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Everything changed for the better when we started using Slack at work. We’ve made countless custom integrations; doorbells, intercoms, travel cards, reddit, lunch menus, git hooks, server monitoring, you name it — we have it.
My family has been using Google Calendar for a few years. My wife and I used to think that we we’re busy every night and that there was no room for improvisation. Google Calendar showed us that we had lots of free evenings and weekends, which has been great.
When it was time to evaluate a group chat app, I saw no reason to use HipChat, Skype or anything like that. Slack to the rescue!
The kids will probably start to question this eventually, but it works for now.
Slack’s free tier gives us 10 integrations, search for the latest 10,000 messages and 5GB storage. This is plenty for a family of 4. We use channels just the same way we use them at work. “Fixahuset” is a channel for stuff that needs to be fixed around the house, “general” is important stuff, “handla” is for picking up milk on the way home, “mathem” is an integration I’ll get to in a bit, and “random” is the usual cat GIF mayhem we’ve all learned to love/hate. “Pedertest” is where I test new integrations.
Slack Integration #1: Where Are The Kids?
We, as most parents to 10-year-old kids, ask this question daily — we think we’re picking them up at school, but they’re at a friend’s house, etc. This is a custom Slackbot command calls out to my server, which runs a little curl script that calls out to “Find My iPhone” and returns a static GoogleMaps image. The kids will probably start to question this eventually, but it works for now.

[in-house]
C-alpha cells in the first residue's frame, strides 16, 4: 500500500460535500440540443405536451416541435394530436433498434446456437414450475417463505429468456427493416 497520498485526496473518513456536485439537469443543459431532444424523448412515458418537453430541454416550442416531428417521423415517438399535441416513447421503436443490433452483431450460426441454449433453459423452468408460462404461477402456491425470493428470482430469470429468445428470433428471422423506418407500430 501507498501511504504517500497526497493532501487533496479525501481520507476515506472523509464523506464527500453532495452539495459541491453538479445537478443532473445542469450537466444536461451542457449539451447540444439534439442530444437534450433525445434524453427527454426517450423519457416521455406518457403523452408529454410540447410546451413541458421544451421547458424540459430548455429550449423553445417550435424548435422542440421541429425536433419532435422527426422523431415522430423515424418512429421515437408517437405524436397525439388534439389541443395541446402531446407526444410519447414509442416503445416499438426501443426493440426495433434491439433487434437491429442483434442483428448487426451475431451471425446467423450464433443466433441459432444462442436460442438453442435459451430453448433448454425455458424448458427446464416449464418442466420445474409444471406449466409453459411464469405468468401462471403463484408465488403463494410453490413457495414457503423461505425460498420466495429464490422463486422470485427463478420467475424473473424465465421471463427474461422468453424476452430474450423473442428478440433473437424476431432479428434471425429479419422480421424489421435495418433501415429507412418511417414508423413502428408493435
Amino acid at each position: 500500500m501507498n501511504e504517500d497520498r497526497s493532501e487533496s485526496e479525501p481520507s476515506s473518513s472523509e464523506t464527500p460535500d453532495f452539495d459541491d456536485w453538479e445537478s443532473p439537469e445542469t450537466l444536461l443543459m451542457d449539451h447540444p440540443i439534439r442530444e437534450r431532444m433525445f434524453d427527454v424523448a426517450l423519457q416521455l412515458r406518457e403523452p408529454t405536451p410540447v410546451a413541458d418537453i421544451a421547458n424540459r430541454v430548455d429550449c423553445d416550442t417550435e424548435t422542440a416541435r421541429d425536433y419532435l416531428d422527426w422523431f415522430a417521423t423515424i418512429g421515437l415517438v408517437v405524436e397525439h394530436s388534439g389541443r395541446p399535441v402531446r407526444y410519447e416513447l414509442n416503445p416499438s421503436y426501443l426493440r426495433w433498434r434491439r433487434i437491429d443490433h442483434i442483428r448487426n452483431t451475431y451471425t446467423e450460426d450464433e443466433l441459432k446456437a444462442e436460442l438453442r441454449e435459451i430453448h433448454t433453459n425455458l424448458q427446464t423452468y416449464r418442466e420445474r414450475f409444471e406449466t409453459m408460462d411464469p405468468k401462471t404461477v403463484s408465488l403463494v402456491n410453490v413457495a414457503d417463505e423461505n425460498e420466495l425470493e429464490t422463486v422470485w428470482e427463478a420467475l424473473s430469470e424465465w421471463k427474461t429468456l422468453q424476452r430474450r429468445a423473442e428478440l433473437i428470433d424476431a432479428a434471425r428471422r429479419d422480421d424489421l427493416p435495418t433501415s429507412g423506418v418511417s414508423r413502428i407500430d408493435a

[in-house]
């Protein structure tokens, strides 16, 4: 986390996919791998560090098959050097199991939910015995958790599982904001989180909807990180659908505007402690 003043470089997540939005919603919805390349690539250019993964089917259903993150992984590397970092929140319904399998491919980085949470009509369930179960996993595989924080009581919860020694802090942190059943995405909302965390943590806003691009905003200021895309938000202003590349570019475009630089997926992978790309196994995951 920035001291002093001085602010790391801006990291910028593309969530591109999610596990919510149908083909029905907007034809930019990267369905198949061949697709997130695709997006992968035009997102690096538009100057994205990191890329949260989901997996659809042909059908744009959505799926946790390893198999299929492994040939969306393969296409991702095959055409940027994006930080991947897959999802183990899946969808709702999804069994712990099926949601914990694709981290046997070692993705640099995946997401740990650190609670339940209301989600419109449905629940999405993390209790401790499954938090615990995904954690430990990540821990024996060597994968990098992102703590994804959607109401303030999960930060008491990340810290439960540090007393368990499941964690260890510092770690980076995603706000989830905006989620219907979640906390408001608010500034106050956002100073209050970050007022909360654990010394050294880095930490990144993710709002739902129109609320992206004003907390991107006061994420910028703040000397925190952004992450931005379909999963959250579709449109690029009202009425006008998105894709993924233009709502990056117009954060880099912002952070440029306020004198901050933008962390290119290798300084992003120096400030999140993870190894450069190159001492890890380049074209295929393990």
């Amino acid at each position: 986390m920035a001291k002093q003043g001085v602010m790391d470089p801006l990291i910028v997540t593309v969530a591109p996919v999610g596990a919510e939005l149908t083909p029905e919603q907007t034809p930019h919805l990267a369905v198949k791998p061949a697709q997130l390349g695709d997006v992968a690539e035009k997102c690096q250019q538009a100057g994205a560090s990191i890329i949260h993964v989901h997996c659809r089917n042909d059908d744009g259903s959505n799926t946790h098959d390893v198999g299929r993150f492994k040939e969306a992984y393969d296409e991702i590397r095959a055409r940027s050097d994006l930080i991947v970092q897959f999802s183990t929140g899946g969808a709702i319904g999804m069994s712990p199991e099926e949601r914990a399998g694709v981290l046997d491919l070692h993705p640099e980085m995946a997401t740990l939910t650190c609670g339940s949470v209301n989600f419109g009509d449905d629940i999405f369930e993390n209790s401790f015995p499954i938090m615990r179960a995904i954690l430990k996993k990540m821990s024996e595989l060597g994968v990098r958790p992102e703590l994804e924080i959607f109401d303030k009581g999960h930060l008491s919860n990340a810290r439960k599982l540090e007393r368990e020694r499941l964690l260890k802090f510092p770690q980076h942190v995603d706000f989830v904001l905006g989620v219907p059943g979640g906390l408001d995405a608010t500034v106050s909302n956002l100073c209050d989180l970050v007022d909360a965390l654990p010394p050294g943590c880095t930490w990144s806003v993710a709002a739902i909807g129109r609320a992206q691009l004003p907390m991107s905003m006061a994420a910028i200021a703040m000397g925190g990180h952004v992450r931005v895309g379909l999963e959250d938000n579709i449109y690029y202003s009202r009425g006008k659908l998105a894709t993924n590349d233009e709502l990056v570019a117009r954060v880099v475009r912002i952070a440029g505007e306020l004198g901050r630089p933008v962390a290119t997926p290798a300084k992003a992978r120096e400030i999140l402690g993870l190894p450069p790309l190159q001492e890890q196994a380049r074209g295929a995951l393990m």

Slack Integration #2: Google Calendar
Our old Google Calendar integrates very smoothly, just hook it up and let Slack know when you want the notifications.
Slack Integration #3: School Information
It turns out our school is living in the future, providing an RSS-feed per child. I had no idea. RSS works very well with this setup.
Slack Integration #4: Online Food Shopping
In Sweden, MatHem is one of the biggest e-commerce sites for groceries. We use them for a weekly delivery, and it works great. The night before delivery we generally take 10 minutes and cram everything we can come up with into our cart, which means that we miss a lot of essentials. What if we could add juice to our cart throughout the week, the moment when someone realize that we’re out of juice?
This integration is not kosher at all, and I’m probably breaking some terms and conditions. But we need this, and it could be done, so we did. If you work at MatHem and are offended by this in any way – please let me know and I’ll cease and desist.
That’s all the stuff we’ve got now, but more to come. Applying tactics from work to family life may seem cold, but I see this as a way to make the most out of our time. It’s not like we’re writing Jira stories or planning our vacation in Trello. Yet.
Peder Fjällström is the CEO of Earth People, a company that enjoys making both normal and paranormal digital productions.